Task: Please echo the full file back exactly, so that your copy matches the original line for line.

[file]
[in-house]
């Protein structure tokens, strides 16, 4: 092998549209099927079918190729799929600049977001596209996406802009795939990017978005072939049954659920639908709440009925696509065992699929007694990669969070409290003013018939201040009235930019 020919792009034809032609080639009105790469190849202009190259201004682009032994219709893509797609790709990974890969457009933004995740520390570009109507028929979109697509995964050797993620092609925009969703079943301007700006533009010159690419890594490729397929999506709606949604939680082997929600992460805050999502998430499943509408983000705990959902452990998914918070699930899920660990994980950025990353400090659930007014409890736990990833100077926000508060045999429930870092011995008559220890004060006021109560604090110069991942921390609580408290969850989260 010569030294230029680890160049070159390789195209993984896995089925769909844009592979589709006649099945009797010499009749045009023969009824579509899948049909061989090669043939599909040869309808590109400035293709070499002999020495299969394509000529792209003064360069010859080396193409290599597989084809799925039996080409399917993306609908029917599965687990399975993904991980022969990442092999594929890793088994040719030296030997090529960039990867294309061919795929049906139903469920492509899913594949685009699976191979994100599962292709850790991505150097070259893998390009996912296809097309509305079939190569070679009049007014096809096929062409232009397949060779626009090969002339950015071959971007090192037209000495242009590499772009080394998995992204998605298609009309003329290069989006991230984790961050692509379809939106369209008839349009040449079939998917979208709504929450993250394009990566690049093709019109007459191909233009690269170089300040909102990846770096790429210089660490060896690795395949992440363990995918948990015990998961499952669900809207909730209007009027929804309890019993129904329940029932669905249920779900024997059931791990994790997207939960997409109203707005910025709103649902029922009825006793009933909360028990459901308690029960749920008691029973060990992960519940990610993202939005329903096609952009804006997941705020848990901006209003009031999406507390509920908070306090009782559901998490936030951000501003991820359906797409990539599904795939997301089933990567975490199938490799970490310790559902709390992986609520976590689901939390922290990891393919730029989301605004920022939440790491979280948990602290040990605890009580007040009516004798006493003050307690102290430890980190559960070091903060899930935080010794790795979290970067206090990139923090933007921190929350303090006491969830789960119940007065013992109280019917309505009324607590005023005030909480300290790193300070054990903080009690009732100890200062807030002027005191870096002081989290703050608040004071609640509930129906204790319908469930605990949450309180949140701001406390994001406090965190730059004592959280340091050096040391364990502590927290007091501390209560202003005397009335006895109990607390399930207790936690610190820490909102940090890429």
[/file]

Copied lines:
[in-house]
């Protein structure tokens, strides 16, 4: 092998549209099927079918190729799929600049977001596209996406802009795939990017978005072939049954659920639908709440009925696509065992699929007694990669969070409290003013018939201040009235930019 020919792009034809032609080639009105790469190849202009190259201004682009032994219709893509797609790709990974890969457009933004995740520390570009109507028929979109697509995964050797993620092609925009969703079943301007700006533009010159690419890594490729397929999506709606949604939680082997929600992460805050999502998430499943509408983000705990959902452990998914918070699930899920660990994980950025990353400090659930007014409890736990990833100077926000508060045999429930870092011995008559220890004060006021109560604090110069991942921390609580408290969850989260 010569030294230029680890160049070159390789195209993984896995089925769909844009592979589709006649099945009797010499009749045009023969009824579509899948049909061989090669043939599909040869309808590109400035293709070499002999020495299969394509000529792209003064360069010859080396193409290599597989084809799925039996080409399917993306609908029917599965687990399975993904991980022969990442092999594929890793088994040719030296030997090529960039990867294309061919795929049906139903469920492509899913594949685009699976191979994100599962292709850790991505150097070259893998390009996912296809097309509305079939190569070679009049007014096809096929062409232009397949060779626009090969002339950015071959971007090192037209000495242009590499772009080394998995992204998605298609009309003329290069989006991230984790961050692509379809939106369209008839349009040449079939998917979208709504929450993250394009990566690049093709019109007459191909233009690269170089300040909102990846770096790429210089660490060896690795395949992440363990995918948990015990998961499952669900809207909730209007009027929804309890019993129904329940029932669905249920779900024997059931791990994790997207939960997409109203707005910025709103649902029922009825006793009933909360028990459901308690029960749920008691029973060990992960519940990610993202939005329903096609952009804006997941705020848990901006209003009031999406507390509920908070306090009782559901998490936030951000501003991820359906797409990539599904795939997301089933990567975490199938490799970490310790559902709390992986609520976590689901939390922290990891393919730029989301605004920022939440790491979280948990602290040990605890009580007040009516004798006493003050307690102290430890980190559960070091903060899930935080010794790795979290970067206090990139923090933007921190929350303090006491969830789960119940007065013992109280019917309505009324607590005023005030909480300290790193300070054990903080009690009732100890200062807030002027005191870096002081989290703050608040004071609640509930129906204790319908469930605990949450309180949140701001406390994001406090965190730059004592959280340091050096040391364990502590927290007091501390209560202003005397009335006895109990607390399930207790936690610190820490909102940090890429």